Though hospitals are a common location where older adults experiencing homelessness receive health care, an understanding of the types of supports needed upon hospital discharge is limited. We examined the unique characteristics of older homeless adults and the health and psychosocial supports required upon hospital discharge.
Design and Methods
Guided by principles of community-based participatory research (CBPR), we conducted 20 in-depth, semi-structured interviews with shelter/housing and health care providers in Metro Vancouver.
Thematic analyses revealed 6 themes: (a) older people experiencing homelessness have unique vulnerabilities upon hospital discharge; (b) following hospital discharge, general population shelters are inappropriate for older adults; (c) shelter/housing options for older adults who have complex health and social needs are limited; (d) shelter/housing for older adults who require medical stabilization and convalescence after hospital discharge is needed; (e) a range of senior-specific shelter/housing options are needed; and (f) unique community supports are needed for older adults upon hospital discharge.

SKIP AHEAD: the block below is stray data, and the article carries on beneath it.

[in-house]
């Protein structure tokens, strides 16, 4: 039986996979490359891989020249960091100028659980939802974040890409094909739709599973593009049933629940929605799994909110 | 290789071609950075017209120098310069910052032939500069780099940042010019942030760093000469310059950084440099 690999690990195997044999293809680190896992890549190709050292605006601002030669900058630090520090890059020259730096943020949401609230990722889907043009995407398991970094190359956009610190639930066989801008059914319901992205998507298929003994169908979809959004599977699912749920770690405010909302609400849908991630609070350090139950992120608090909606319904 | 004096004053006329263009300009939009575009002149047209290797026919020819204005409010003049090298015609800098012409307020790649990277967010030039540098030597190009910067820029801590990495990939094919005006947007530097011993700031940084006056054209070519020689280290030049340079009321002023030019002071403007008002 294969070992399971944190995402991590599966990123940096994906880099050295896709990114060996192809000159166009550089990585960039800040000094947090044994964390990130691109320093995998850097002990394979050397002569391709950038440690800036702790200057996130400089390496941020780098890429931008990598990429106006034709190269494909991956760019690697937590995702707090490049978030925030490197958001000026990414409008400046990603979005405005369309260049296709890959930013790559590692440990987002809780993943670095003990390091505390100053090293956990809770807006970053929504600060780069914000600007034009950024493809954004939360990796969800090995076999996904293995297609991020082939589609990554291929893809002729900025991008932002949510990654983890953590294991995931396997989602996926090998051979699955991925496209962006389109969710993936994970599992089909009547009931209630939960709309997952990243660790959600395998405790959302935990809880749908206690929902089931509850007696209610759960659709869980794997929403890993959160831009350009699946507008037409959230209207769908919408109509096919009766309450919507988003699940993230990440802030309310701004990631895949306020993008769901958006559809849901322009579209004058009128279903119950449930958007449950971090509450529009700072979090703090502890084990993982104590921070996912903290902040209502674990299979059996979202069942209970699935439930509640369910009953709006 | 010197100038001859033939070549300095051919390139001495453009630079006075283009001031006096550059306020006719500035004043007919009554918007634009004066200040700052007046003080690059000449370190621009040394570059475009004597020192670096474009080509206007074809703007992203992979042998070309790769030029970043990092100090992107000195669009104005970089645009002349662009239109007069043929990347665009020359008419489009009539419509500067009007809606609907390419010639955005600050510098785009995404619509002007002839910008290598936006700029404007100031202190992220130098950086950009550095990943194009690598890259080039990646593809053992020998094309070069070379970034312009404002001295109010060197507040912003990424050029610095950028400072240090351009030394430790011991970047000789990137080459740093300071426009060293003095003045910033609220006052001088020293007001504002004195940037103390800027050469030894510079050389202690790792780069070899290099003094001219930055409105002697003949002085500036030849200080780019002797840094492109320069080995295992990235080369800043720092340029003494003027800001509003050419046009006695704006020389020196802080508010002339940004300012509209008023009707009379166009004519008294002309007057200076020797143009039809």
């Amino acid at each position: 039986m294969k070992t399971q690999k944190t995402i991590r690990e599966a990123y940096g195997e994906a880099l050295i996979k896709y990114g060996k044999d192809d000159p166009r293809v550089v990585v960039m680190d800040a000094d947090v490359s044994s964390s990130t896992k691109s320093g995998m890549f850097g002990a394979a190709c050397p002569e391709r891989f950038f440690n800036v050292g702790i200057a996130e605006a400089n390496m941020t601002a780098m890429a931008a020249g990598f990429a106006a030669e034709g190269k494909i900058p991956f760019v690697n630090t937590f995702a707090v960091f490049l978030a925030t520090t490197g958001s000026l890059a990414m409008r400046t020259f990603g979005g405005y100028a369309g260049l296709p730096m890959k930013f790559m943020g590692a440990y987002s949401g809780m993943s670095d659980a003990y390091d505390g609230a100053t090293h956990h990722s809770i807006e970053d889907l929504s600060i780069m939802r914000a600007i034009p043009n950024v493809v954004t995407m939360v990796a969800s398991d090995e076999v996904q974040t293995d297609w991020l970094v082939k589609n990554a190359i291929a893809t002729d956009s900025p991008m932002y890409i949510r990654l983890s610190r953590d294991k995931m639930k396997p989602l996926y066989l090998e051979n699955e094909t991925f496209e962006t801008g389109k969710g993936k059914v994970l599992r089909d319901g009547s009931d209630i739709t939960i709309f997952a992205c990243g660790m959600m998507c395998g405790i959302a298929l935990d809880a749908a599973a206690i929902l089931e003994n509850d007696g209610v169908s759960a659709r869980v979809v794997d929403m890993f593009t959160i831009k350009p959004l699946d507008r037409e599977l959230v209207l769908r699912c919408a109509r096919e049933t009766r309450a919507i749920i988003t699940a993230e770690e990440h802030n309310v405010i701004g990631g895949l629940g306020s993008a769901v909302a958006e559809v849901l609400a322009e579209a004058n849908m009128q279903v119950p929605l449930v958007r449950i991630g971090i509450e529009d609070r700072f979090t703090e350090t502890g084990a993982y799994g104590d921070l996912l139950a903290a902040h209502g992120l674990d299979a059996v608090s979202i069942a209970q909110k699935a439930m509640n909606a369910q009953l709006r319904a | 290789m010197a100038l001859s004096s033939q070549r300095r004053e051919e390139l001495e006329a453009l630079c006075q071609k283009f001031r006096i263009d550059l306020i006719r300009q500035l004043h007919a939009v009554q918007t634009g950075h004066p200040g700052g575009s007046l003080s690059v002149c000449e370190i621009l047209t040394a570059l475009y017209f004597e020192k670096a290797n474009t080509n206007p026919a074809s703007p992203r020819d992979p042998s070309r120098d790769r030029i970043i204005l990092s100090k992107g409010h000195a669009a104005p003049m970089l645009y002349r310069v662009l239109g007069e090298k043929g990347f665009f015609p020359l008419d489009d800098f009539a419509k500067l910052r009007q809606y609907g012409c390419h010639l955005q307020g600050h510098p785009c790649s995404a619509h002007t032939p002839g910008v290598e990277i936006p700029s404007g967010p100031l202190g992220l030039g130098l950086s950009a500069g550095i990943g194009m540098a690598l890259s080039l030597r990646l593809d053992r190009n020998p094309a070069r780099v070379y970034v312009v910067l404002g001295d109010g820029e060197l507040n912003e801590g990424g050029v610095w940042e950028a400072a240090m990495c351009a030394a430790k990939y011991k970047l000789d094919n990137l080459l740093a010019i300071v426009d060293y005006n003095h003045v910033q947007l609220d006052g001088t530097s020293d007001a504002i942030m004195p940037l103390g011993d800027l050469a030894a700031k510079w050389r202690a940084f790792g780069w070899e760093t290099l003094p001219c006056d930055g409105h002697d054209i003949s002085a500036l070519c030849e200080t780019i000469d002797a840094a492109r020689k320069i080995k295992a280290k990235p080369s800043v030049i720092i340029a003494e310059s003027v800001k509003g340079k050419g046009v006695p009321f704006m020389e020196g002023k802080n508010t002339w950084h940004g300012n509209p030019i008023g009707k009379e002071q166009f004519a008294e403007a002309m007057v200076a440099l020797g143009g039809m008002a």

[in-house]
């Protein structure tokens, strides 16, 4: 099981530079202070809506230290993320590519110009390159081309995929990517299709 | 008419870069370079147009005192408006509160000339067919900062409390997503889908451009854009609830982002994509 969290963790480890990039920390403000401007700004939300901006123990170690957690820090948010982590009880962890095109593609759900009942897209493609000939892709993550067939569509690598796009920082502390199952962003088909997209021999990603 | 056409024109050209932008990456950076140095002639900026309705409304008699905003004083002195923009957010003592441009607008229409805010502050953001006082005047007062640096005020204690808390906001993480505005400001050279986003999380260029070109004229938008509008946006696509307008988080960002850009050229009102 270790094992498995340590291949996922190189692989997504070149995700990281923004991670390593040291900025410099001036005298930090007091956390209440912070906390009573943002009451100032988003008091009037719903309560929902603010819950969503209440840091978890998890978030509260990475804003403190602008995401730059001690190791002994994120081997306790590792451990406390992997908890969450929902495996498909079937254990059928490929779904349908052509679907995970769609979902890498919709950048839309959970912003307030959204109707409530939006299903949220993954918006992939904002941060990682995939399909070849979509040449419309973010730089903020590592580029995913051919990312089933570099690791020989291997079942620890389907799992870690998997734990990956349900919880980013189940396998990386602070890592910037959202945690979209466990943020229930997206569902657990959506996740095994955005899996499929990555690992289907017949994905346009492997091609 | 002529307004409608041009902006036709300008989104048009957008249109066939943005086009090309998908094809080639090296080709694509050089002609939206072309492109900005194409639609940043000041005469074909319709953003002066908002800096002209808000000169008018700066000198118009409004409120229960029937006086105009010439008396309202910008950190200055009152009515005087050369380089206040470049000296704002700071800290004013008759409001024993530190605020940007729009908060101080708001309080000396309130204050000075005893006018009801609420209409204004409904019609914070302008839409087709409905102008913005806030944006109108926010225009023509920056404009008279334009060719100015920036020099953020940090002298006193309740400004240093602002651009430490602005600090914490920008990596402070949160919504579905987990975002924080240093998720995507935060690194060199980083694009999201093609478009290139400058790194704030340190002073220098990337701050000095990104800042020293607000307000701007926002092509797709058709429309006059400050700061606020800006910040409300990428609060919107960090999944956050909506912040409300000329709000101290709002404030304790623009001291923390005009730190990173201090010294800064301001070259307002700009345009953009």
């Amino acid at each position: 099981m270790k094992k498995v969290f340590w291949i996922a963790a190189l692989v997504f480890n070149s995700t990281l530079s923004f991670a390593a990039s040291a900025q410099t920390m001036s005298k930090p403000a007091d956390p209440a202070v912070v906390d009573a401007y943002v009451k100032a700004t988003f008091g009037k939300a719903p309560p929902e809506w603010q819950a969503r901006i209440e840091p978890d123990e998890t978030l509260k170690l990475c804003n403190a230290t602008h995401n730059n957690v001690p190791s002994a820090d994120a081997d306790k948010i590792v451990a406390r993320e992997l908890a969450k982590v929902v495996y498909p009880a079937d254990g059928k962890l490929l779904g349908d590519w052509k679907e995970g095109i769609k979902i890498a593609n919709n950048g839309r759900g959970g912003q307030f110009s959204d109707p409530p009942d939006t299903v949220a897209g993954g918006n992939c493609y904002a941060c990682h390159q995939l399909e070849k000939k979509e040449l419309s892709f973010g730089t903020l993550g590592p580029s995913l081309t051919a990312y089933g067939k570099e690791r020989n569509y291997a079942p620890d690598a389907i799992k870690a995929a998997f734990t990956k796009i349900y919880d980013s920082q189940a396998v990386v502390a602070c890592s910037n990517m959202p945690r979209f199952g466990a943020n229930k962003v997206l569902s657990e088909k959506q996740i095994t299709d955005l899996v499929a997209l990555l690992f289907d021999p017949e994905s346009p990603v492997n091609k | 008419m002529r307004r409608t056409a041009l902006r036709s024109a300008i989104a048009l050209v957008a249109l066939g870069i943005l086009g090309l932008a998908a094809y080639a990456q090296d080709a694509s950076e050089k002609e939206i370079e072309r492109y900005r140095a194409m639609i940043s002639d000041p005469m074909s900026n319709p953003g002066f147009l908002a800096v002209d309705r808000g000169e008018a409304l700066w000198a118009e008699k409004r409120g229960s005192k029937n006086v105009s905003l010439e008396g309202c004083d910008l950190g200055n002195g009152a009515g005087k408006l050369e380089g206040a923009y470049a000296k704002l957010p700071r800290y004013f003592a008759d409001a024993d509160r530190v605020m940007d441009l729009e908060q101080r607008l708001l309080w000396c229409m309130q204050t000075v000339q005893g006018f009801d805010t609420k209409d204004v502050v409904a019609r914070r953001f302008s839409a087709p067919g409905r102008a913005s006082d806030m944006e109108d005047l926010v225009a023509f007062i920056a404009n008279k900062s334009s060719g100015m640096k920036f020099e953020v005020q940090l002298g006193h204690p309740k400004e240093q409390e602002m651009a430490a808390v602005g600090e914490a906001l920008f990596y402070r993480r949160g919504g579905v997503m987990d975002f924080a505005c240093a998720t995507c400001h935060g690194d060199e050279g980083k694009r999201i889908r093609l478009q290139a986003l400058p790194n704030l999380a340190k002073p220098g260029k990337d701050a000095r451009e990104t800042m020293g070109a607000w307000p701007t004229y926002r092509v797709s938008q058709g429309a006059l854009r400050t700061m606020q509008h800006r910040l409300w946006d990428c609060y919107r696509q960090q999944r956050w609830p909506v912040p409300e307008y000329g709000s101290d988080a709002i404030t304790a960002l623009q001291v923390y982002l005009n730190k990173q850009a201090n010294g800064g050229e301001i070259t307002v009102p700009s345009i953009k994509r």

Discussion and Implications
As the population of older adults increases across North America, there is a parallel trend in the increased numbers of older adults who are experiencing homelessness. Not only is there often a need for ongoing medical care and respite, but there is a need for both shelter and housing options that can appropriately support individual needs.